They faced banishment from their own home and community because they were teaching women, OBCs and Dalits. Abuses, dirt, mud and stones were flung at Savitribai every time she left her house to teach.
This attack was organised by the upper castes and the ordeal only stopped after she slapped a Brahmin boy for continuous harassment. In spite of these difficult situations her resolve to work for social justice and social democracy only became stronger. The couple fought pitched battles to eradicate caste and social barriers. They stood by each other through every difficulty and worked for their cause relentlessly.
They set up the first school for downtrodden girls in 1848, which soon grew into a chain of five schools. Apart from education, Savitribai started the Mahila Seva Mandal in 1852, as she recognised the double disadvantage most women faced through caste and Brahmanic patriachy. The association worked towards raising women's consciousness about their rights and other social issues. She engaged herself at various levels to address women-specific problems. She campaigned against the victimisation of widows and advocated their remarriage.
Savitribai also organised a successful barbers’ strike against the prevailing practice of the forcible shaving of widows’ heads. She started a home for the children of widows who were raped. Her own home became a sanctuary for deserted women and orphans. She was continuously maligned, humiliated and attacked for challenging anti-women practices.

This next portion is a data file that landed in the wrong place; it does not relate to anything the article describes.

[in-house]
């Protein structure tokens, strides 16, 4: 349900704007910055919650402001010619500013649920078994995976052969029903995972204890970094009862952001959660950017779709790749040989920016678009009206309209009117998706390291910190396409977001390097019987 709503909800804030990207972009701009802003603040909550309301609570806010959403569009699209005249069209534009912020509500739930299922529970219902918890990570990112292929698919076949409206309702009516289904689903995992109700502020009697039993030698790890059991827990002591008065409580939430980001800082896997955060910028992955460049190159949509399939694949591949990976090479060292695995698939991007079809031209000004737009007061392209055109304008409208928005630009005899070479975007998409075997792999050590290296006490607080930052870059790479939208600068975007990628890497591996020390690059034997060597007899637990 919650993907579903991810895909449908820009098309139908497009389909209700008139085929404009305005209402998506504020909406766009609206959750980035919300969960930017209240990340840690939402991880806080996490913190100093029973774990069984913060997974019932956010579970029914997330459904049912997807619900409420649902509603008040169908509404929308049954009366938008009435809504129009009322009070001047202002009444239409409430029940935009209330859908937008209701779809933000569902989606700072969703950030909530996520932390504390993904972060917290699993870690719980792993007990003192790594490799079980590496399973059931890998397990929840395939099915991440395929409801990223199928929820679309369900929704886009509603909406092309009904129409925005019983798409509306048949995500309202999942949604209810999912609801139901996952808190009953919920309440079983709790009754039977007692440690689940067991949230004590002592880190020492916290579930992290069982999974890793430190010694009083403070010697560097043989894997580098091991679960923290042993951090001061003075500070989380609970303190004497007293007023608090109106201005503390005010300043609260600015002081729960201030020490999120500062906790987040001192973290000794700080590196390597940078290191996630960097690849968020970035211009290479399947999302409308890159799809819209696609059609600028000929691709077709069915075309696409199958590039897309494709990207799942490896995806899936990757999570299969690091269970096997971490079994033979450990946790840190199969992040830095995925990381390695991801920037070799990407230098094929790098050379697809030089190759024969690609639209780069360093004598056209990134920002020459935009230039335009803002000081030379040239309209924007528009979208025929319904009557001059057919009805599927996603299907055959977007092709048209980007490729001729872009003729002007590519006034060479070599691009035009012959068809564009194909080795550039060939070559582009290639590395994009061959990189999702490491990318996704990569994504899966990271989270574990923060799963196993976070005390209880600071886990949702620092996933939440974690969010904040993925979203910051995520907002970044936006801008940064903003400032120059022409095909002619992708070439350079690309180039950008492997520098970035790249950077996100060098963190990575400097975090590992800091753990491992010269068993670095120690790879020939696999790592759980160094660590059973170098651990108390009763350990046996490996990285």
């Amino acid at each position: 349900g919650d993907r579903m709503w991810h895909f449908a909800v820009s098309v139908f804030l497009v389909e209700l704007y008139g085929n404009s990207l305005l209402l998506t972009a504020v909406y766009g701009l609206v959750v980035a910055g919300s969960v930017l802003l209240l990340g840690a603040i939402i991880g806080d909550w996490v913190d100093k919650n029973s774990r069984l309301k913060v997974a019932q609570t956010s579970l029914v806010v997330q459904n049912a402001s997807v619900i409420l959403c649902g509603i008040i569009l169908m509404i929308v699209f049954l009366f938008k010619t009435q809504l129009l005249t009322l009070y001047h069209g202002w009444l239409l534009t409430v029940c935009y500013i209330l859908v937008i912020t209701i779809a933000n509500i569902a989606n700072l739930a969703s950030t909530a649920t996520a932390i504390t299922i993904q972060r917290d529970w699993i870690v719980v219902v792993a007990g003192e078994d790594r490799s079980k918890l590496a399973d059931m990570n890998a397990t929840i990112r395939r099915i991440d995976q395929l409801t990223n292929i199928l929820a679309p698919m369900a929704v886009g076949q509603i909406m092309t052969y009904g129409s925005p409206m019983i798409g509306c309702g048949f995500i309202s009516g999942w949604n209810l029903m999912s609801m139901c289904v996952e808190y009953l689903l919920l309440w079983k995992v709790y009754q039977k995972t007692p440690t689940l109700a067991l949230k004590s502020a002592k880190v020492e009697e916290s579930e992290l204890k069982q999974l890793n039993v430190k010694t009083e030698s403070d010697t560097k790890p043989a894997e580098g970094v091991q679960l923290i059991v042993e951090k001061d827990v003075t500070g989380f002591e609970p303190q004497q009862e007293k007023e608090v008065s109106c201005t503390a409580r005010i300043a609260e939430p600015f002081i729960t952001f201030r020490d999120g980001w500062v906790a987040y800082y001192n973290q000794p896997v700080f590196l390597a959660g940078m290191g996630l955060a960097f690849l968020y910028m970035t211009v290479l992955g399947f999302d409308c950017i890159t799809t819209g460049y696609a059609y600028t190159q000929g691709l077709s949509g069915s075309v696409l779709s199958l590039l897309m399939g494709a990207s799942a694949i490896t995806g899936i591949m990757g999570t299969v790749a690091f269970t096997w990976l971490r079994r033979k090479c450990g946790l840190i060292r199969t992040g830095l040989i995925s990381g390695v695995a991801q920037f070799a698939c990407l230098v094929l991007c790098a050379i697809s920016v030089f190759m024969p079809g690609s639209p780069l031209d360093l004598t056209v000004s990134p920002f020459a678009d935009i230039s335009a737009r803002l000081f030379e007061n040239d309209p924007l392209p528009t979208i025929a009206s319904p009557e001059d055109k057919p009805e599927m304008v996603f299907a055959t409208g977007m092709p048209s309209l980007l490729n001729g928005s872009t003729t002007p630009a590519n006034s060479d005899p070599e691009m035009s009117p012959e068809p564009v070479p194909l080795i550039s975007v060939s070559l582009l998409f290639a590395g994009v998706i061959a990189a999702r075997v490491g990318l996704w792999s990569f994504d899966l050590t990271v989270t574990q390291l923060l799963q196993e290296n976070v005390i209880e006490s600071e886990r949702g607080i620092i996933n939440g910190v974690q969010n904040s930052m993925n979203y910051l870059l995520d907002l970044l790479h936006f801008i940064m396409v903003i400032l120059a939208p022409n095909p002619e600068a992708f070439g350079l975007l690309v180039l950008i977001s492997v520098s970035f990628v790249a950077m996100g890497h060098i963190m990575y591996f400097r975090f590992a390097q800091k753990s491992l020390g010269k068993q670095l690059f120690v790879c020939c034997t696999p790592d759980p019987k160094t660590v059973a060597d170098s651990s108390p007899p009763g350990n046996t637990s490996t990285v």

These misogynistic practices have now receded in the background due to a lifetime of ceaseless work by Savitribai Phule.
This brave woman was a pioneer of modern Marathi poetry and an intensely committed writer who used her skills to propagate her ideas and promote social democracy. She published two poetry anthologies, Kabya Phule and Bavan Kashi Subodh Ratanakar, a collection of her songs and speeches, and another collection of Jotirao’s speeches.
When her husband passed away, she lit the funeral pyre instead of her husband's cousin or any other male member of the family. Her act of choosing to light her husband's funeral pyre, which is still considered to be audacious, must have sent shock waves across the land!
This one act speaks volumes of her self-confidence, independence and unconventional thinking. Such facts have been kept hidden from public knowledge, whereas the Brahmin male reformists' highly ambiguous and half-hearted efforts for women's upliftment continue to be hailed as the most glorious chapter of 19th century India. The truly liberating moments for Indian women happened in and through the life of Savitribai Phule, who chose to walk tall, in step with her husband, ahead of her time by centuries.
Jotirao Phule and Savitribai Phule, tried hard to convince others that the existing reform movements within Hinduism were insufficient to bring any lasting change. They formulated the belief in a compassionate Creator who was interested in the liberation of all human beings, irrespective of caste, class and gender. Their religious vision was finally propounded as the Sarvajanik Satya Dharma, or the Universal Religion of Truth. By this they broke caste enslavement and Brahmanic patriarchy and set Indians truly free, socially and in mind and body.
While we celebrate our independence and remember the contribution of our freedom fighters this year, let us appreciate Savitribai Phule and her efforts to free us from the chains of society and patriarchy. cannotappreciate the freedom of our country, if our minds are still in chains.